Jewish revolt is the name given to the war of rebellion between the Jews and the Roman conquerors of Palestine, that took place between 66 and 73 CE, resulting in the destruction of the Jewish temple, exile and enslavement of hundreds of thousands of Jews and death of numerous others. After an initially disastrous incident in which the governor, Cestius Gallus The war ended with the conquest of the fortress of Massada in 73 or 74, and the suicide of its defenders in 73 or 74 CE.
Only one set of accounts of the war, essentially, has come down to us, and that is the account of Josephus Flavius, a Jewish military leader who switched his allegiance to Rome and is regarded as a traitor. An incomplete account of the siege of Jerusalem, together with fabulous and libelous accounts of the Jews, is contained in Book 5 of Tacitus' Histories. The revolt and its outcome changed the character of Judaism. Though the Jews despised Josephus, they largely accepted his suspect account, which blamed the revolt on the illogical actions of fanatics ("Kanaim") and brigands, or Sicarii as he called them. Sicarii may have been a title in use for Zealots who put the Jewish law above all else, but it was also a general term for brigands and outlaws.
Josephus' accounts of the revolt and his role in it, given in his autobiography and in his book, The Jewish Wars, are somewhat contradictory and both are self-serving. Moreover, Josephus was careful to avoid dealing with general causes, which might reflect badly on his Roman masters and his own class, and tended to fill his history with petty incidents and quarrels of the Jews, making it harder to see the forest for the trees. Therefore, it is even more difficult than usual to reconstruct the causes of the rebellion and the motivations of different parties. Dogmatic statements about what caused the rebellion abound, but should not be taken as definitive.
The Romans had taken care to divide and conquer in the land of Israel, settling it with large numbers of non-Jews, dividing the area between petty principalities ruled by the descendants of Herod and a main area directly under the rule of a procurator and under the general authority of a governor who sat in Damascus. They cemented their law through the allegiance of Jewish upper classes and the more conservative among the Pharisees, who were generally content as long as they could practice their religion.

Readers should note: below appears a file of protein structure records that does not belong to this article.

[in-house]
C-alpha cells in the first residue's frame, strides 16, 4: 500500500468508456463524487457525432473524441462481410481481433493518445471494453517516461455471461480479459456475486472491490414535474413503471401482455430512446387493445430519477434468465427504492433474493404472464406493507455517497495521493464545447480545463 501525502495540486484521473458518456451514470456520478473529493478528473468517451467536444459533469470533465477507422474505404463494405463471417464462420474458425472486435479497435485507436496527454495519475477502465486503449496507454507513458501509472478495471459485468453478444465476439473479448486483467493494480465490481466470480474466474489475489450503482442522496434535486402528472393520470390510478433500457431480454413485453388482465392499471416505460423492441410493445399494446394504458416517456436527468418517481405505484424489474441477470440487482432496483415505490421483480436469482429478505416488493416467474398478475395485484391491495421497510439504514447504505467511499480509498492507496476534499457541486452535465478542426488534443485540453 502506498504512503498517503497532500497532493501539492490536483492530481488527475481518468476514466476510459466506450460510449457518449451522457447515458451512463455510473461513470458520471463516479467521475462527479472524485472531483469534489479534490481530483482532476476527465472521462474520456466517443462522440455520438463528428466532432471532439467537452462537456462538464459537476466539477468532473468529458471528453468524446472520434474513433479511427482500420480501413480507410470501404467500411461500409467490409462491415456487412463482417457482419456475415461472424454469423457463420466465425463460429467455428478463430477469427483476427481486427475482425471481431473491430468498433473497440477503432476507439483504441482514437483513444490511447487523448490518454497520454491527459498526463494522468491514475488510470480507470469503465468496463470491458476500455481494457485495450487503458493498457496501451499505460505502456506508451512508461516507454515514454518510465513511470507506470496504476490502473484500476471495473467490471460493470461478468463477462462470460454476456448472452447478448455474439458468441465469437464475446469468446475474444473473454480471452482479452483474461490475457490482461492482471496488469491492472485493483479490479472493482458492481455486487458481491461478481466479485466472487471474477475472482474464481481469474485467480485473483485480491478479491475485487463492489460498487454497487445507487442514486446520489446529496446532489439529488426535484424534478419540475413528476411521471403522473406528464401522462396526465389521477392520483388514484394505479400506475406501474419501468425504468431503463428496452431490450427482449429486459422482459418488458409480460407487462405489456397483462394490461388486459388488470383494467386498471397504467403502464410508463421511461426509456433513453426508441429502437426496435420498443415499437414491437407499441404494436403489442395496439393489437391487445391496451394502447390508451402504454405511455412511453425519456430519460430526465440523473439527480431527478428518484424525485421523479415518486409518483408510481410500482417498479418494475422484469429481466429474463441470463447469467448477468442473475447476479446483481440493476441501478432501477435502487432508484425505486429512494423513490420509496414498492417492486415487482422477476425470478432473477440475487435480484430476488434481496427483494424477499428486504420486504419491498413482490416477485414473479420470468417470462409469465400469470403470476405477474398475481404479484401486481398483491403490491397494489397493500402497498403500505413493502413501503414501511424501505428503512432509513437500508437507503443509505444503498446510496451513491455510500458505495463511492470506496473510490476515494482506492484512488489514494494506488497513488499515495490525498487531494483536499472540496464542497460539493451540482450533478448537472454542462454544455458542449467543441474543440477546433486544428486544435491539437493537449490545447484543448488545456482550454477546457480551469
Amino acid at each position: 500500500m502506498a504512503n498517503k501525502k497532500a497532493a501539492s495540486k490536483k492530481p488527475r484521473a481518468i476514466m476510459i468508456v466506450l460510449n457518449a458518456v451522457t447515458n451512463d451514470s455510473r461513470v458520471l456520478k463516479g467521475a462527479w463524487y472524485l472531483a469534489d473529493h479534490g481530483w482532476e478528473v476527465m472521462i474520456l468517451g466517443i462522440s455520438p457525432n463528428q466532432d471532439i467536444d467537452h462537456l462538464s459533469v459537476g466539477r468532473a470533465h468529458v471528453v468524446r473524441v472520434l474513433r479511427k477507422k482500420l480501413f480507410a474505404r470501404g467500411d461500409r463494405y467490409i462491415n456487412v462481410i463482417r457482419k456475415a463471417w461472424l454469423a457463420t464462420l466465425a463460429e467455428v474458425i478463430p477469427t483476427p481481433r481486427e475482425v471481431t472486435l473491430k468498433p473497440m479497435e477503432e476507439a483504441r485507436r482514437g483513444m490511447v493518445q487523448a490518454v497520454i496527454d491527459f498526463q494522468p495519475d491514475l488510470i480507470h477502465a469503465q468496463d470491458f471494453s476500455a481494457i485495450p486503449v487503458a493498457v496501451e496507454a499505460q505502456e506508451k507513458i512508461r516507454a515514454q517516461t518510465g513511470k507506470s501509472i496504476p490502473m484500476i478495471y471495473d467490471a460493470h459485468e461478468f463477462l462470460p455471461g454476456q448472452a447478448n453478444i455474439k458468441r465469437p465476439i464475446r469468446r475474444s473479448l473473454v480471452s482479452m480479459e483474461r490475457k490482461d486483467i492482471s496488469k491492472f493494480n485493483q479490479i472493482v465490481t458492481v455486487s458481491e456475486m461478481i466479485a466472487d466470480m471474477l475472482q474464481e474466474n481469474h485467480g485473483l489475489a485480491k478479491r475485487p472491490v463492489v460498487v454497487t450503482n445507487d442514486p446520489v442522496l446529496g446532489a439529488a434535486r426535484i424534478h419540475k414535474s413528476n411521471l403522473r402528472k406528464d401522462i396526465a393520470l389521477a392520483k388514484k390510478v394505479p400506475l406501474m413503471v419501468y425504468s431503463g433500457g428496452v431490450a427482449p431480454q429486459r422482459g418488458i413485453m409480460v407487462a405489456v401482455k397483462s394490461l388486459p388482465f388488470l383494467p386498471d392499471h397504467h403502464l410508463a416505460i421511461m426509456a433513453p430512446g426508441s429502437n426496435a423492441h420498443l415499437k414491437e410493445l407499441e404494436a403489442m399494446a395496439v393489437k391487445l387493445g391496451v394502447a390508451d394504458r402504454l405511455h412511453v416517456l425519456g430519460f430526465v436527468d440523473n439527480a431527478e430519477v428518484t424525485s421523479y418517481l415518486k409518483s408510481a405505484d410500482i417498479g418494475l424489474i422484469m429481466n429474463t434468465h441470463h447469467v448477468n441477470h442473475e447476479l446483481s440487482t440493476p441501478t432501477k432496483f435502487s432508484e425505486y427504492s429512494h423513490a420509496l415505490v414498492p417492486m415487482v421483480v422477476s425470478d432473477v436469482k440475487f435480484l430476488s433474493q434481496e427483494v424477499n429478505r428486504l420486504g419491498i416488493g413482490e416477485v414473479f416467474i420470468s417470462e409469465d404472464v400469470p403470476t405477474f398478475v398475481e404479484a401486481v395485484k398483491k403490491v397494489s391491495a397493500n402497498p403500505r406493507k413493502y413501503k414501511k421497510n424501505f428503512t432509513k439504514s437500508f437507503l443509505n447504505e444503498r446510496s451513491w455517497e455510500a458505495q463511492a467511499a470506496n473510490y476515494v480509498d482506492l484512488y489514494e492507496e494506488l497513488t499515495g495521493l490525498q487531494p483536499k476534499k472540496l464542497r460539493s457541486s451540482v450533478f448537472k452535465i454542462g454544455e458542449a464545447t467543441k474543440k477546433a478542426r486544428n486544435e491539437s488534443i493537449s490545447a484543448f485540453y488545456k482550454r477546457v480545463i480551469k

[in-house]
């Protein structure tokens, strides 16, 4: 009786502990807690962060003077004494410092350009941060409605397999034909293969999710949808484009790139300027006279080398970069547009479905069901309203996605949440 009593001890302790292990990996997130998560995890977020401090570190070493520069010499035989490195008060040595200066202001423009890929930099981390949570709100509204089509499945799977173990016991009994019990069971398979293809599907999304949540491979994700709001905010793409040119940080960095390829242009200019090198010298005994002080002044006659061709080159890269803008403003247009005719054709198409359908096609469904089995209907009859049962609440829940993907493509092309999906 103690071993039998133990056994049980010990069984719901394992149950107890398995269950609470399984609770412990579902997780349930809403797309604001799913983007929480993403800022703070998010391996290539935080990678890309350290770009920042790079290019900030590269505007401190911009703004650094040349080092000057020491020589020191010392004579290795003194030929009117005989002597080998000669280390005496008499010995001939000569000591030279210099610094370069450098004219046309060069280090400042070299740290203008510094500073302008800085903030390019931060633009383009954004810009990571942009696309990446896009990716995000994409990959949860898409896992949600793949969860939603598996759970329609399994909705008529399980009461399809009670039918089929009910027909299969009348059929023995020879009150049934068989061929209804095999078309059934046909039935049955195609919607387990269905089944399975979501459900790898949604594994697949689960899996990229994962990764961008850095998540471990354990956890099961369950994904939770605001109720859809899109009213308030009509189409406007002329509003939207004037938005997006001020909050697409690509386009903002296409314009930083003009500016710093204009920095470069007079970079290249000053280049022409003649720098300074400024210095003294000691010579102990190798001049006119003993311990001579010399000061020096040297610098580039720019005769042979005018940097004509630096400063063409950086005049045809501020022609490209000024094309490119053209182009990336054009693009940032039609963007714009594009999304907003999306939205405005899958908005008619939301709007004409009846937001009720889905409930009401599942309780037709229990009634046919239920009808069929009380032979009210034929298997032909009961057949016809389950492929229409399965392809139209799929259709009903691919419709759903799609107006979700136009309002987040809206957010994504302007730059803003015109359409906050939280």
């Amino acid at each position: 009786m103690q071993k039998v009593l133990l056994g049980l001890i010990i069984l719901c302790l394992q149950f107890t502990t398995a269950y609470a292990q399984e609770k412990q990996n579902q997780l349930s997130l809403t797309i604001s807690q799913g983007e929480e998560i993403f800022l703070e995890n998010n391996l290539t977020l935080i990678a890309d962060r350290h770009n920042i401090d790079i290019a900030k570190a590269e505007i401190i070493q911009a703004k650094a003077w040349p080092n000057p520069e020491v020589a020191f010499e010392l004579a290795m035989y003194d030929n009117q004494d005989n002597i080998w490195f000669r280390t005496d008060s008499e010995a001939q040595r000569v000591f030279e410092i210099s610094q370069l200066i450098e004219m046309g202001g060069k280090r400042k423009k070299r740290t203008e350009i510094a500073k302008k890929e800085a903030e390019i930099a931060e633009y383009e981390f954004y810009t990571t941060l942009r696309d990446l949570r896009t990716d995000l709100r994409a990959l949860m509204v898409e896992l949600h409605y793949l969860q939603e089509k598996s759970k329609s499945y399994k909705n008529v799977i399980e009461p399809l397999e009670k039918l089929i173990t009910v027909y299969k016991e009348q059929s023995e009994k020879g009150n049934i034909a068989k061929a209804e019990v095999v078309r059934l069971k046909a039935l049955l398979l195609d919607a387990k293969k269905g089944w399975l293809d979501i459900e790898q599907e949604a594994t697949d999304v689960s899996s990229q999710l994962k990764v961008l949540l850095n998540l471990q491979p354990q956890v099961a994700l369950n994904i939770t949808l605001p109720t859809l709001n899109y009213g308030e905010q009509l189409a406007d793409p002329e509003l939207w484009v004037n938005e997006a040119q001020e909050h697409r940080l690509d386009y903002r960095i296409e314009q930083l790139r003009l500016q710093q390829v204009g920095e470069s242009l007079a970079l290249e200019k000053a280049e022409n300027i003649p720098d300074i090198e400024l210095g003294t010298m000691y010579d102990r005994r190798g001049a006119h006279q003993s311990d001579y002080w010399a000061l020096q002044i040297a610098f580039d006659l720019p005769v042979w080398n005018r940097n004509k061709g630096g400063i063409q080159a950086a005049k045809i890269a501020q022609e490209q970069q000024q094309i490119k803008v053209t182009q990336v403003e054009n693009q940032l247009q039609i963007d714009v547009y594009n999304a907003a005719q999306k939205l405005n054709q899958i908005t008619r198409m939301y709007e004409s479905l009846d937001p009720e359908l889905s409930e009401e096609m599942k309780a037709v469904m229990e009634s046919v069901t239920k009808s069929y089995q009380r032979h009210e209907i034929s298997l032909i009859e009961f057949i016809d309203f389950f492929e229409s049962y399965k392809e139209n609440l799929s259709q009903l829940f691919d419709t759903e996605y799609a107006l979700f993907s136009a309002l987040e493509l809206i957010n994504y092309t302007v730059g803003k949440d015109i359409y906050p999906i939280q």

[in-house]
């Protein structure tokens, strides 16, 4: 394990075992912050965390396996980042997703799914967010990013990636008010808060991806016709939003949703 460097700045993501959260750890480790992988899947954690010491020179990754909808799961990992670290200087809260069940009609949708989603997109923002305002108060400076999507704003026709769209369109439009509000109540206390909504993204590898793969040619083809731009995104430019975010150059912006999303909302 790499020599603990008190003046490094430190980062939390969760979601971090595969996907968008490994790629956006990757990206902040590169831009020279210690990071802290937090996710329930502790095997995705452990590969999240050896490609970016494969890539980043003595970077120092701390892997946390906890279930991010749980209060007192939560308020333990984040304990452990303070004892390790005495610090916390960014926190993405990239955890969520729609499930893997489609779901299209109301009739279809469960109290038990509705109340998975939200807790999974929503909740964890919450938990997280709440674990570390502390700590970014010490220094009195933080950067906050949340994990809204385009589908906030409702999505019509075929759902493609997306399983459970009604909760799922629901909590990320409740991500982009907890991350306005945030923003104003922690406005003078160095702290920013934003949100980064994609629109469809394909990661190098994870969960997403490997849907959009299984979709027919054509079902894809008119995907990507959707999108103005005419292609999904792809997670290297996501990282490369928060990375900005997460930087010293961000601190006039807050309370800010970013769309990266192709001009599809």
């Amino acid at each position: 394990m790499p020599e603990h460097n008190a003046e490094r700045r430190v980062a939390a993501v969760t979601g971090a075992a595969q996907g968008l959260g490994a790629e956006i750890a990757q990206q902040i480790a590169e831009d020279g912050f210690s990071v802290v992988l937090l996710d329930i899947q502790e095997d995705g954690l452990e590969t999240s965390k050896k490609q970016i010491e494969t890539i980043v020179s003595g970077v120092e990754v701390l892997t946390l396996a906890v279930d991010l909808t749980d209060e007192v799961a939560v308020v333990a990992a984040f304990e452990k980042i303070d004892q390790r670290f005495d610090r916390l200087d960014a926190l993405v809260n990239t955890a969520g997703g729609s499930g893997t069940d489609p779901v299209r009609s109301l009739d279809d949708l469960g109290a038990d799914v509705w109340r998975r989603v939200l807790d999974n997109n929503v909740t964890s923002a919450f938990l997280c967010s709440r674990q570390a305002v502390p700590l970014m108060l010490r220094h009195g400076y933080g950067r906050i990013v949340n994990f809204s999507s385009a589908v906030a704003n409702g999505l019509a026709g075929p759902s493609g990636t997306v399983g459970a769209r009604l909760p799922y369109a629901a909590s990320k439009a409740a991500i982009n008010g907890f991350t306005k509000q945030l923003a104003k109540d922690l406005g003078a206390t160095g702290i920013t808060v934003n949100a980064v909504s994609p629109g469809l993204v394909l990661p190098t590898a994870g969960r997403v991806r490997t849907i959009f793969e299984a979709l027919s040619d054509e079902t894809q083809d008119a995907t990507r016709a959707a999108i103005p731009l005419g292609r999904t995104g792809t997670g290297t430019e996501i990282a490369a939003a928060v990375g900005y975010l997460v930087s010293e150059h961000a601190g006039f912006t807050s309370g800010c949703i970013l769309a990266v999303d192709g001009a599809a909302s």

However, according to Josephus, a very bad procurator, Lucceius Albinus, was followed by an even worse one, Gessius Florus. Albinus freed criminals by a system of bribery, and Florus seemed intent on mulcting the populace by any means possible, and setting gentile against Jew. If we believe Josephus, Florus made conditions virtually impossible. We can surmise that the conservative, pro-Roman and neutral factions could no longer protect their people in the most basic ways. Therefore, they lost the confidence of the people and were unable to govern. Consequently, a number of factional militias, guerilla bands or robber bands, depending on your viewpoint, were formed, and these raised revolt against the conservative Jewish government, against their Roman protectors, and against each other.
The trouble began in the spring of 66 in Caesaria. Gentiles were hampering a synagogue by building around it. The Jews bribed Florus with 8 talents for protection, but Florus did nothing. Gentiles caused a provocation by sacrificing a bird in front of the synagogue. Riots erupted and Jews fled. Meanwhile, Florus, for reasons that are not explained by Josephus, entered Jerusalem and took 17 talents from the treasury there, as well as setting his soldiers to plunder. Josephus notes later that 40 talents of tribute were owed Caesar in arrears and that may have been the reason for Florus's incursion.
When the people resisted, Florus had over 2,000 killed. The Jewish King Agrippa tried to calm the populace, but at this time a new sedition arose. Eleazar, the son of the priest, persuaded the priests not to perform the sacrifice for Caesar. Now King Agrippa called out three thousand of his soldiers, and a war broke out in the city between the pro-Roman faction and the poorer people. The latter took the trouble to burn all the records of their creditors, One Menahem obtained arms from Masada and returned to Jerusalem to lead the revolt. However, fighting soon broke out between him and Elazar's faction and Menahem was killed. The Jews overcame the Roman garrison. At about this time, supposedly on the same day as the Jews had overcome the Roman garrison in Jerusalem, the gentile inhabitants of Caesaria conducted a pogrom, killing 20,000 Jews, with the assistance of Florus's army. This provoked the Jews to massacre gentiles in other towns.